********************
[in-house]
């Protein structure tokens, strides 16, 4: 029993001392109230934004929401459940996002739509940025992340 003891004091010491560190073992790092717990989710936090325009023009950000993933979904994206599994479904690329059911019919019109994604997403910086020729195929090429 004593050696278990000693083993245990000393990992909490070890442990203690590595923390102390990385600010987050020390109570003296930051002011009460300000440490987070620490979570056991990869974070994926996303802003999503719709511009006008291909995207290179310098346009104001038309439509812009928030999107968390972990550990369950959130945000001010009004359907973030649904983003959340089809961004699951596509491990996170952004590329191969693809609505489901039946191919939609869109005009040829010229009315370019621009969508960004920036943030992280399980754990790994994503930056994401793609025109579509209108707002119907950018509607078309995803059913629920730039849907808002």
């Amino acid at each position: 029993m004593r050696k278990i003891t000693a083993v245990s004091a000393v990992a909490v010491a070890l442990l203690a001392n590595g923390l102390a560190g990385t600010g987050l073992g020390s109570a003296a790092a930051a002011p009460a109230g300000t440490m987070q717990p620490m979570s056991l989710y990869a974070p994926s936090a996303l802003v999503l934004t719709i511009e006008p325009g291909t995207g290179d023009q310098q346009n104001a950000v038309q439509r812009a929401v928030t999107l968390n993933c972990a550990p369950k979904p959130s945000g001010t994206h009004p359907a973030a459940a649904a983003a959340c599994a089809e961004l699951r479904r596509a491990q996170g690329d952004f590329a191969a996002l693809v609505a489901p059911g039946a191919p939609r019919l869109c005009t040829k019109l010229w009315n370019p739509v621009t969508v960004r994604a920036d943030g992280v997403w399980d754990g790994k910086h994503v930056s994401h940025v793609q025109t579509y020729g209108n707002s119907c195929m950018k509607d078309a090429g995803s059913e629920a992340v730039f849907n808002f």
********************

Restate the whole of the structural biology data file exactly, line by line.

[in-house]
């Protein structure tokens, strides 16, 4: 029993001392109230934004929401459940996002739509940025992340 003891004091010491560190073992790092717990989710936090325009023009950000993933979904994206599994479904690329059911019919019109994604997403910086020729195929090429 004593050696278990000693083993245990000393990992909490070890442990203690590595923390102390990385600010987050020390109570003296930051002011009460300000440490987070620490979570056991990869974070994926996303802003999503719709511009006008291909995207290179310098346009104001038309439509812009928030999107968390972990550990369950959130945000001010009004359907973030649904983003959340089809961004699951596509491990996170952004590329191969693809609505489901039946191919939609869109005009040829010229009315370019621009969508960004920036943030992280399980754990790994994503930056994401793609025109579509209108707002119907950018509607078309995803059913629920730039849907808002």
């Amino acid at each position: 029993m004593r050696k278990i003891t000693a083993v245990s004091a000393v990992a909490v010491a070890l442990l203690a001392n590595g923390l102390a560190g990385t600010g987050l073992g020390s109570a003296a790092a930051a002011p009460a109230g300000t440490m987070q717990p620490m979570s056991l989710y990869a974070p994926s936090a996303l802003v999503l934004t719709i511009e006008p325009g291909t995207g290179d023009q310098q346009n104001a950000v038309q439509r812009a929401v928030t999107l968390n993933c972990a550990p369950k979904p959130s945000g001010t994206h009004p359907a973030a459940a649904a983003a959340c599994a089809e961004l699951r479904r596509a491990q996170g690329d952004f590329a191969a996002l693809v609505a489901p059911g039946a191919p939609r019919l869109c005009t040829k019109l010229w009315n370019p739509v621009t969508v960004r994604a920036d943030g992280v997403w399980d754990g790994k910086h994503v930056s994401h940025v793609q025109t579509y020729g209108n707002s119907c195929m950018k509607d078309a090429g995803s059913e629920a992340v730039f849907n808002f």